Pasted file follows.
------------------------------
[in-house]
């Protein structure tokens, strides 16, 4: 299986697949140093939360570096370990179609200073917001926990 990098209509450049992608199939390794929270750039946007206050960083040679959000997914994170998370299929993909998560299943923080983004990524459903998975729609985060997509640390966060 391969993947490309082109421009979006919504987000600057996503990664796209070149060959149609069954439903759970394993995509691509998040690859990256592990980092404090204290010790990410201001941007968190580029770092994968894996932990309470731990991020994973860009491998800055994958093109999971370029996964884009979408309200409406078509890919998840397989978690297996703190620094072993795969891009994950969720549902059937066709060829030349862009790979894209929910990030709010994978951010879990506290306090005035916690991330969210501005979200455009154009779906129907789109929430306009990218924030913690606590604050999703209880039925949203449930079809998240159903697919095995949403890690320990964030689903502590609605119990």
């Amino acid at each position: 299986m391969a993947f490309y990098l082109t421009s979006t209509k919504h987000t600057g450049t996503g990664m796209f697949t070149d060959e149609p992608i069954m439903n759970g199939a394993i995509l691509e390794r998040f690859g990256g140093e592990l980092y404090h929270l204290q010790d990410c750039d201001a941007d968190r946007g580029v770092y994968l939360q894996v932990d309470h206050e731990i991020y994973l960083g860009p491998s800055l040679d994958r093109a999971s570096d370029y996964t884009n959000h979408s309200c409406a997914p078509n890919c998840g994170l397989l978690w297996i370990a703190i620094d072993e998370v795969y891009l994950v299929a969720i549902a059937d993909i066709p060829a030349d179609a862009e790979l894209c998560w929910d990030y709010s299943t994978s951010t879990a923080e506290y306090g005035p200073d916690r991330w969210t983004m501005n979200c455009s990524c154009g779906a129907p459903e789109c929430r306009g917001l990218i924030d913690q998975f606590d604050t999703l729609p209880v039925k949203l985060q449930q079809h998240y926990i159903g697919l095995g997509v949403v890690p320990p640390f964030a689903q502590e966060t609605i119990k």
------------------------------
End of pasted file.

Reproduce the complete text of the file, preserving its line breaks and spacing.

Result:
[in-house]
């Protein structure tokens, strides 16, 4: 299986697949140093939360570096370990179609200073917001926990 990098209509450049992608199939390794929270750039946007206050960083040679959000997914994170998370299929993909998560299943923080983004990524459903998975729609985060997509640390966060 391969993947490309082109421009979006919504987000600057996503990664796209070149060959149609069954439903759970394993995509691509998040690859990256592990980092404090204290010790990410201001941007968190580029770092994968894996932990309470731990991020994973860009491998800055994958093109999971370029996964884009979408309200409406078509890919998840397989978690297996703190620094072993795969891009994950969720549902059937066709060829030349862009790979894209929910990030709010994978951010879990506290306090005035916690991330969210501005979200455009154009779906129907789109929430306009990218924030913690606590604050999703209880039925949203449930079809998240159903697919095995949403890690320990964030689903502590609605119990």
């Amino acid at each position: 299986m391969a993947f490309y990098l082109t421009s979006t209509k919504h987000t600057g450049t996503g990664m796209f697949t070149d060959e149609p992608i069954m439903n759970g199939a394993i995509l691509e390794r998040f690859g990256g140093e592990l980092y404090h929270l204290q010790d990410c750039d201001a941007d968190r946007g580029v770092y994968l939360q894996v932990d309470h206050e731990i991020y994973l960083g860009p491998s800055l040679d994958r093109a999971s570096d370029y996964t884009n959000h979408s309200c409406a997914p078509n890919c998840g994170l397989l978690w297996i370990a703190i620094d072993e998370v795969y891009l994950v299929a969720i549902a059937d993909i066709p060829a030349d179609a862009e790979l894209c998560w929910d990030y709010s299943t994978s951010t879990a923080e506290y306090g005035p200073d916690r991330w969210t983004m501005n979200c455009s990524c154009g779906a129907p459903e789109c929430r306009g917001l990218i924030d913690q998975f606590d604050t999703l729609p209880v039925k949203l985060q449930q079809h998240y926990i159903g697919l095995g997509v949403v890690p320990p640390f964030a689903q502590e966060t609605i119990k």